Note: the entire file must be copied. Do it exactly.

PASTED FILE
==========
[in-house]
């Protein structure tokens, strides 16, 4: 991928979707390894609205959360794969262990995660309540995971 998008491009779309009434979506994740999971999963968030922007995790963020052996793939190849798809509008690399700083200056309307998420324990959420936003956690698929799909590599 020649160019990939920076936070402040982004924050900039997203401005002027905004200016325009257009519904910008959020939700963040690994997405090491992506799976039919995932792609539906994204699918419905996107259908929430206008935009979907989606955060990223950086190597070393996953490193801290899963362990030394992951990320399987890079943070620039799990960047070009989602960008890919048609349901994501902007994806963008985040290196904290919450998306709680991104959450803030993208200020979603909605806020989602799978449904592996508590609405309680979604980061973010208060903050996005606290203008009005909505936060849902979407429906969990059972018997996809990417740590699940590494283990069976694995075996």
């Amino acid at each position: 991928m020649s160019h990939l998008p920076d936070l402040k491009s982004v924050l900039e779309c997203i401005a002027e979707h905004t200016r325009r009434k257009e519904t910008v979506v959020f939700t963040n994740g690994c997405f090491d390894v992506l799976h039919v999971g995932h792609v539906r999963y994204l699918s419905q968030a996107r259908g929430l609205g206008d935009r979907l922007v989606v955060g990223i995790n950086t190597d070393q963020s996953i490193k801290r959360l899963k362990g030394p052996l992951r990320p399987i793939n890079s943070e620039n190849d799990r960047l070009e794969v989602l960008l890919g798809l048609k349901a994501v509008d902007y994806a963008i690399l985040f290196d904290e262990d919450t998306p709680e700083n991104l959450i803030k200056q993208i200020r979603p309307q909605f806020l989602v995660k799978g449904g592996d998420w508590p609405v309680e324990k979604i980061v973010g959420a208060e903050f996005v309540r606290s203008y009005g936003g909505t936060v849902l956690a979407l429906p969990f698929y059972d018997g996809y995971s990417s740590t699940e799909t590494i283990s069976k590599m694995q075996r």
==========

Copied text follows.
[in-house]
């Protein structure tokens, strides 16, 4: 991928979707390894609205959360794969262990995660309540995971 998008491009779309009434979506994740999971999963968030922007995790963020052996793939190849798809509008690399700083200056309307998420324990959420936003956690698929799909590599 020649160019990939920076936070402040982004924050900039997203401005002027905004200016325009257009519904910008959020939700963040690994997405090491992506799976039919995932792609539906994204699918419905996107259908929430206008935009979907989606955060990223950086190597070393996953490193801290899963362990030394992951990320399987890079943070620039799990960047070009989602960008890919048609349901994501902007994806963008985040290196904290919450998306709680991104959450803030993208200020979603909605806020989602799978449904592996508590609405309680979604980061973010208060903050996005606290203008009005909505936060849902979407429906969990059972018997996809990417740590699940590494283990069976694995075996």
């Amino acid at each position: 991928m020649s160019h990939l998008p920076d936070l402040k491009s982004v924050l900039e779309c997203i401005a002027e979707h905004t200016r325009r009434k257009e519904t910008v979506v959020f939700t963040n994740g690994c997405f090491d390894v992506l799976h039919v999971g995932h792609v539906r999963y994204l699918s419905q968030a996107r259908g929430l609205g206008d935009r979907l922007v989606v955060g990223i995790n950086t190597d070393q963020s996953i490193k801290r959360l899963k362990g030394p052996l992951r990320p399987i793939n890079s943070e620039n190849d799990r960047l070009e794969v989602l960008l890919g798809l048609k349901a994501v509008d902007y994806a963008i690399l985040f290196d904290e262990d919450t998306p709680e700083n991104l959450i803030k200056q993208i200020r979603p309307q909605f806020l989602v995660k799978g449904g592996d998420w508590p609405v309680e324990k979604i980061v973010g959420a208060e903050f996005v309540r606290s203008y009005g936003g909505t936060v849902l956690a979407l429906p969990f698929y059972d018997g996809y995971s990417s740590t699940e799909t590494i283990s069976k590599m694995q075996r």